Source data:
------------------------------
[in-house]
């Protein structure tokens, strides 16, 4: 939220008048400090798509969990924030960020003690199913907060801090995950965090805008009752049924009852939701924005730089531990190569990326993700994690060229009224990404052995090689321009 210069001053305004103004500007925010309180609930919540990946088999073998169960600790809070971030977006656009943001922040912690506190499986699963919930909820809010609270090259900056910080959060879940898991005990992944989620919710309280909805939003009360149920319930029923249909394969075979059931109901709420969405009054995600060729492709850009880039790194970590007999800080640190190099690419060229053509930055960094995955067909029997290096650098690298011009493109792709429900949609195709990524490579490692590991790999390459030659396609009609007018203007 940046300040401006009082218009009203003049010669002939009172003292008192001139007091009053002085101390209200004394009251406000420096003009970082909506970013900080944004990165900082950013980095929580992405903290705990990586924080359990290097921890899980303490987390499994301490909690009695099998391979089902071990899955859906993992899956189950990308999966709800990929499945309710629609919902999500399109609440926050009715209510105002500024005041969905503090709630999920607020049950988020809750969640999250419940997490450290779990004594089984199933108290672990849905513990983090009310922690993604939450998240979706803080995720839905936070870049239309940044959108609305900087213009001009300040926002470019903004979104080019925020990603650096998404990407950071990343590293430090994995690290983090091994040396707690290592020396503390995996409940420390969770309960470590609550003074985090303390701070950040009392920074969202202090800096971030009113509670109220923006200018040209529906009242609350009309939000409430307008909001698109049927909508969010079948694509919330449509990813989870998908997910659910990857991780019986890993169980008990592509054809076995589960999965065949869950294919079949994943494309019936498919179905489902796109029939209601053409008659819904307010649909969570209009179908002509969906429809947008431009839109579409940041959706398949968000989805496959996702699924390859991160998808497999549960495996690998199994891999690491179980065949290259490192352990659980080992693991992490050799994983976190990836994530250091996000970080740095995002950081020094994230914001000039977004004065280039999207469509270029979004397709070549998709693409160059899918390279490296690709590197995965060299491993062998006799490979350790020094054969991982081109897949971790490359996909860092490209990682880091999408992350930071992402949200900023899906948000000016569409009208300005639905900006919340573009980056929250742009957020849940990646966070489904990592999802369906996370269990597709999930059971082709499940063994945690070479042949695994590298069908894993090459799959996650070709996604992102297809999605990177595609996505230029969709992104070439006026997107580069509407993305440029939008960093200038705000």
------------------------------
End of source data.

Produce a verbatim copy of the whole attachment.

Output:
[in-house]
């Protein structure tokens, strides 16, 4: 939220008048400090798509969990924030960020003690199913907060801090995950965090805008009752049924009852939701924005730089531990190569990326993700994690060229009224990404052995090689321009 210069001053305004103004500007925010309180609930919540990946088999073998169960600790809070971030977006656009943001922040912690506190499986699963919930909820809010609270090259900056910080959060879940898991005990992944989620919710309280909805939003009360149920319930029923249909394969075979059931109901709420969405009054995600060729492709850009880039790194970590007999800080640190190099690419060229053509930055960094995955067909029997290096650098690298011009493109792709429900949609195709990524490579490692590991790999390459030659396609009609007018203007 940046300040401006009082218009009203003049010669002939009172003292008192001139007091009053002085101390209200004394009251406000420096003009970082909506970013900080944004990165900082950013980095929580992405903290705990990586924080359990290097921890899980303490987390499994301490909690009695099998391979089902071990899955859906993992899956189950990308999966709800990929499945309710629609919902999500399109609440926050009715209510105002500024005041969905503090709630999920607020049950988020809750969640999250419940997490450290779990004594089984199933108290672990849905513990983090009310922690993604939450998240979706803080995720839905936070870049239309940044959108609305900087213009001009300040926002470019903004979104080019925020990603650096998404990407950071990343590293430090994995690290983090091994040396707690290592020396503390995996409940420390969770309960470590609550003074985090303390701070950040009392920074969202202090800096971030009113509670109220923006200018040209529906009242609350009309939000409430307008909001698109049927909508969010079948694509919330449509990813989870998908997910659910990857991780019986890993169980008990592509054809076995589960999965065949869950294919079949994943494309019936498919179905489902796109029939209601053409008659819904307010649909969570209009179908002509969906429809947008431009839109579409940041959706398949968000989805496959996702699924390859991160998808497999549960495996690998199994891999690491179980065949290259490192352990659980080992693991992490050799994983976190990836994530250091996000970080740095995002950081020094994230914001000039977004004065280039999207469509270029979004397709070549998709693409160059899918390279490296690709590197995965060299491993062998006799490979350790020094054969991982081109897949971790490359996909860092490209990682880091999408992350930071992402949200900023899906948000000016569409009208300005639905900006919340573009980056929250742009957020849940990646966070489904990592999802369906996370269990597709999930059971082709499940063994945690070479042949695994590298069908894993090459799959996650070709996604992102297809999605990177595609996505230029969709992104070439006026997107580069509407993305440029939008960093200038705000």